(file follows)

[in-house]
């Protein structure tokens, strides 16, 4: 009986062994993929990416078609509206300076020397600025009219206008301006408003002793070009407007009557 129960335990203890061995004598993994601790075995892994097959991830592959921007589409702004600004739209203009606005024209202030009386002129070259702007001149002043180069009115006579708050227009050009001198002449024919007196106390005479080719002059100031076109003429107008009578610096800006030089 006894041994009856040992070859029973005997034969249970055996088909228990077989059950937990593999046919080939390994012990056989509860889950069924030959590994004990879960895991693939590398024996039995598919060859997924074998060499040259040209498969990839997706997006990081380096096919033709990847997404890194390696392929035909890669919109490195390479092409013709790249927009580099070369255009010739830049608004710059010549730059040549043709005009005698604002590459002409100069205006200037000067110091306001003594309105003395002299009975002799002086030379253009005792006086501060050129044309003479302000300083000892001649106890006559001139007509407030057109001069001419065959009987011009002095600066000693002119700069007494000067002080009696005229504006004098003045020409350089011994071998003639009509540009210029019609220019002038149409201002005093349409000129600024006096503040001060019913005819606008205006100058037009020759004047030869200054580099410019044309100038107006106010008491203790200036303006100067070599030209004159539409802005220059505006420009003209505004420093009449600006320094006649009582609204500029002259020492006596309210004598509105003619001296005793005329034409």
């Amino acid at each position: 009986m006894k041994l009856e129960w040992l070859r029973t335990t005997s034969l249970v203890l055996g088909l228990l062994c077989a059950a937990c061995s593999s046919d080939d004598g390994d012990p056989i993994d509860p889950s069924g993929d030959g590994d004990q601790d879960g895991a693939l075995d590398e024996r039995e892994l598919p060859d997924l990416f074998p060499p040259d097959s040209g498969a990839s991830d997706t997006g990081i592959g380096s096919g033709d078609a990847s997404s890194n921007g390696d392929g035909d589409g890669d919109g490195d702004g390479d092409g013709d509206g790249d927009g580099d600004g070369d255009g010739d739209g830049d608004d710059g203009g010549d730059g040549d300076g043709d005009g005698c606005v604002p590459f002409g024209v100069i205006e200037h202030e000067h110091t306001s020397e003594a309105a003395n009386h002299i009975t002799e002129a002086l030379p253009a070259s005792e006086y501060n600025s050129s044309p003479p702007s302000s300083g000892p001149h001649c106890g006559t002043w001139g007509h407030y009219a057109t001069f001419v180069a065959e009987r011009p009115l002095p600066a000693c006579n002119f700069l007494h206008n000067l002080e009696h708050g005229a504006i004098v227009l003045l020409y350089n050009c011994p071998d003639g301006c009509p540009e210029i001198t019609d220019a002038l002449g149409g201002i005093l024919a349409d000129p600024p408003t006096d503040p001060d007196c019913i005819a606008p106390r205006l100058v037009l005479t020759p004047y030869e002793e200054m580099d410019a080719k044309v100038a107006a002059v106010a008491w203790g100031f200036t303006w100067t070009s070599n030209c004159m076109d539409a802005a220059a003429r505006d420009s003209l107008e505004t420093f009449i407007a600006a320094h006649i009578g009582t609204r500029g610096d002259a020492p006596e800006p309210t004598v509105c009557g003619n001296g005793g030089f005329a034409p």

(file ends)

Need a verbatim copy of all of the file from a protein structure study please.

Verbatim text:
[in-house]
């Protein structure tokens, strides 16, 4: 009986062994993929990416078609509206300076020397600025009219206008301006408003002793070009407007009557 129960335990203890061995004598993994601790075995892994097959991830592959921007589409702004600004739209203009606005024209202030009386002129070259702007001149002043180069009115006579708050227009050009001198002449024919007196106390005479080719002059100031076109003429107008009578610096800006030089 006894041994009856040992070859029973005997034969249970055996088909228990077989059950937990593999046919080939390994012990056989509860889950069924030959590994004990879960895991693939590398024996039995598919060859997924074998060499040259040209498969990839997706997006990081380096096919033709990847997404890194390696392929035909890669919109490195390479092409013709790249927009580099070369255009010739830049608004710059010549730059040549043709005009005698604002590459002409100069205006200037000067110091306001003594309105003395002299009975002799002086030379253009005792006086501060050129044309003479302000300083000892001649106890006559001139007509407030057109001069001419065959009987011009002095600066000693002119700069007494000067002080009696005229504006004098003045020409350089011994071998003639009509540009210029019609220019002038149409201002005093349409000129600024006096503040001060019913005819606008205006100058037009020759004047030869200054580099410019044309100038107006106010008491203790200036303006100067070599030209004159539409802005220059505006420009003209505004420093009449600006320094006649009582609204500029002259020492006596309210004598509105003619001296005793005329034409």
């Amino acid at each position: 009986m006894k041994l009856e129960w040992l070859r029973t335990t005997s034969l249970v203890l055996g088909l228990l062994c077989a059950a937990c061995s593999s046919d080939d004598g390994d012990p056989i993994d509860p889950s069924g993929d030959g590994d004990q601790d879960g895991a693939l075995d590398e024996r039995e892994l598919p060859d997924l990416f074998p060499p040259d097959s040209g498969a990839s991830d997706t997006g990081i592959g380096s096919g033709d078609a990847s997404s890194n921007g390696d392929g035909d589409g890669d919109g490195d702004g390479d092409g013709d509206g790249d927009g580099d600004g070369d255009g010739d739209g830049d608004d710059g203009g010549d730059g040549d300076g043709d005009g005698c606005v604002p590459f002409g024209v100069i205006e200037h202030e000067h110091t306001s020397e003594a309105a003395n009386h002299i009975t002799e002129a002086l030379p253009a070259s005792e006086y501060n600025s050129s044309p003479p702007s302000s300083g000892p001149h001649c106890g006559t002043w001139g007509h407030y009219a057109t001069f001419v180069a065959e009987r011009p009115l002095p600066a000693c006579n002119f700069l007494h206008n000067l002080e009696h708050g005229a504006i004098v227009l003045l020409y350089n050009c011994p071998d003639g301006c009509p540009e210029i001198t019609d220019a002038l002449g149409g201002i005093l024919a349409d000129p600024p408003t006096d503040p001060d007196c019913i005819a606008p106390r205006l100058v037009l005479t020759p004047y030869e002793e200054m580099d410019a080719k044309v100038a107006a002059v106010a008491w203790g100031f200036t303006w100067t070009s070599n030209c004159m076109d539409a802005a220059a003429r505006d420009s003209l107008e505004t420093f009449i407007a600006a320094h006649i009578g009582t609204r500029g610096d002259a020492p006596e800006p309210t004598v509105c009557g003619n001296g005793g030089f005329a034409p």